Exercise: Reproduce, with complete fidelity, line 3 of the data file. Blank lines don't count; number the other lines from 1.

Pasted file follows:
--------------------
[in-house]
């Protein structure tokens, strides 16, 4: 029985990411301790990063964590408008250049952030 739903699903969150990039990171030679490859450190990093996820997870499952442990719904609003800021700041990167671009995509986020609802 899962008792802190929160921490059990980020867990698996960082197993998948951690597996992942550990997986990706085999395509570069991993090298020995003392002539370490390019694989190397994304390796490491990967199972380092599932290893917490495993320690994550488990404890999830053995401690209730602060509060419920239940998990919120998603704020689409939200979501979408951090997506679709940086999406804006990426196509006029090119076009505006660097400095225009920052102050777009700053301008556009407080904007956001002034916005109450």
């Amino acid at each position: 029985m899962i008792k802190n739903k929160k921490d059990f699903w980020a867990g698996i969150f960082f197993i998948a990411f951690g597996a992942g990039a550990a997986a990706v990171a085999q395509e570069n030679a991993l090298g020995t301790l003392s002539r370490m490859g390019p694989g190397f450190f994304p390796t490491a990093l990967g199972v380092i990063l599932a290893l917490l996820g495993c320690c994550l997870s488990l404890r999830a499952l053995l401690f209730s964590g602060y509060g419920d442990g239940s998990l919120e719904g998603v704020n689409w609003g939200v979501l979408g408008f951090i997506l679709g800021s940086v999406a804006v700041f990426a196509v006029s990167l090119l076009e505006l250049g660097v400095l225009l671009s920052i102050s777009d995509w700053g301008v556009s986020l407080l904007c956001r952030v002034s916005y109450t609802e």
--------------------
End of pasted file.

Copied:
């Amino acid at each position: 029985m899962i008792k802190n739903k929160k921490d059990f699903w980020a867990g698996i969150f960082f197993i998948a990411f951690g597996a992942g990039a550990a997986a990706v990171a085999q395509e570069n030679a991993l090298g020995t301790l003392s002539r370490m490859g390019p694989g190397f450190f994304p390796t490491a990093l990967g199972v380092i990063l599932a290893l917490l996820g495993c320690c994550l997870s488990l404890r999830a499952l053995l401690f209730s964590g602060y509060g419920d442990g239940s998990l919120e719904g998603v704020n689409w609003g939200v979501l979408g408008f951090i997506l679709g800021s940086v999406a804006v700041f990426a196509v006029s990167l090119l076009e505006l250049g660097v400095l225009l671009s920052i102050s777009d995509w700053g301008v556009s986020l407080l904007c956001r952030v002034s916005y109450t609802e």